Autism becomes us

An article in the most recent Atlantic by John Donovan and Caren Zucker, “Autism’s First Child” is well worth reading.

Using the first identified case of autism in the medical texts, and exploring the human story of this now seventy-seven-year-old, Donald Gray Triplett, the authors invite us to think about how the oncoming epidemic of autistic adults might offer new ways to think about differences in the context of the group.

Having worked with autistic and Aspergers children, I was thrilled to come across the following sentiment in Donovan and Zucker’s article:  “…we can dispense with the layers of sorrow, and interpret autism as but one more wrinkle in the fabric of humanity. Practically speaking, this does not mean pretending that adults with autism do not need help. But it does mean replacing pity toward them with ambition for them. The key to this view is a recognition that “they” are part of “us,” so that those who don’t have autism are actively rooting for those who do.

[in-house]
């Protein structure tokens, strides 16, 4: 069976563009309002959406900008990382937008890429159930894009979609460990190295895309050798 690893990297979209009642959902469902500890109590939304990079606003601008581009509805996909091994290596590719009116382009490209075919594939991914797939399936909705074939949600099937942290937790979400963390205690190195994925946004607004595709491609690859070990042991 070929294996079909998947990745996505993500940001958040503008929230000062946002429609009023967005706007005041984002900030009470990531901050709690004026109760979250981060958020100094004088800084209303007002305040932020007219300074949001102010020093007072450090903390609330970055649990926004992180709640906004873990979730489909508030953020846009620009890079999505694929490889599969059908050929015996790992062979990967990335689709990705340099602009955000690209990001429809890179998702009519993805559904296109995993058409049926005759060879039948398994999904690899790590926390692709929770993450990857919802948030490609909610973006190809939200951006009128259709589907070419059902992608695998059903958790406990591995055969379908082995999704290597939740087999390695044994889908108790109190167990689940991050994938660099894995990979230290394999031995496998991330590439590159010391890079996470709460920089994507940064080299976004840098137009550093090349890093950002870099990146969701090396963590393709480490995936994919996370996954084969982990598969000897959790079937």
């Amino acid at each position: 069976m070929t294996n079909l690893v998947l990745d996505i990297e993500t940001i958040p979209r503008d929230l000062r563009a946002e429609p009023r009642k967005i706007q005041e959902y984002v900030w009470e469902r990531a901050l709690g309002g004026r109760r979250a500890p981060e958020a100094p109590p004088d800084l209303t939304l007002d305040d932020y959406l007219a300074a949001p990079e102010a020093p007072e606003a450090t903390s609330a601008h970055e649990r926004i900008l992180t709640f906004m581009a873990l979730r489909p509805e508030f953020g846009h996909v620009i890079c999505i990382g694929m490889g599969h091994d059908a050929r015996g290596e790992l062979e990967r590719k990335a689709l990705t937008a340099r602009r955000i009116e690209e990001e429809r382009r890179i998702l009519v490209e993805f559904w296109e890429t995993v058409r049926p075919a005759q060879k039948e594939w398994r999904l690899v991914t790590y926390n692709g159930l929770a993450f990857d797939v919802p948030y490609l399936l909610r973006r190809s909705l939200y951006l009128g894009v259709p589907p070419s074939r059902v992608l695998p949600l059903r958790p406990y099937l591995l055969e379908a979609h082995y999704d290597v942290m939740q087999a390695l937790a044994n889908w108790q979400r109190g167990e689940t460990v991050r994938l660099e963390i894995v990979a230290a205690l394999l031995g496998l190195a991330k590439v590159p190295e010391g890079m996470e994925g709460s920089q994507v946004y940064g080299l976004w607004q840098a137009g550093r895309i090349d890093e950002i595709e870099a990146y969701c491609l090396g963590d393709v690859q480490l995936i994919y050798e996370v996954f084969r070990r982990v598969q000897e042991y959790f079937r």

While the italics are mine, this attitude of recognition of the Self in the “other” is central not just to autism, but also to every sort of “difference” (be it smart, limited, anxious, depressed, good, bad, greedy, generous, famous, obscure, etc.):  the true Self is the totality of all the “others” along with our own ego-consciousness.

How perfect that autistics are often interested in what most of us are typically not interested in.  Donald was interested in things that spun, in math (that he could do amazingly well and quickly in his head) and in golf (a great autistic game, and also a great obsessive game, and also a great teacher of many things including presence to the moment); in this way the group takes interest in everything—and why shouldn’t it?  The true group is everything.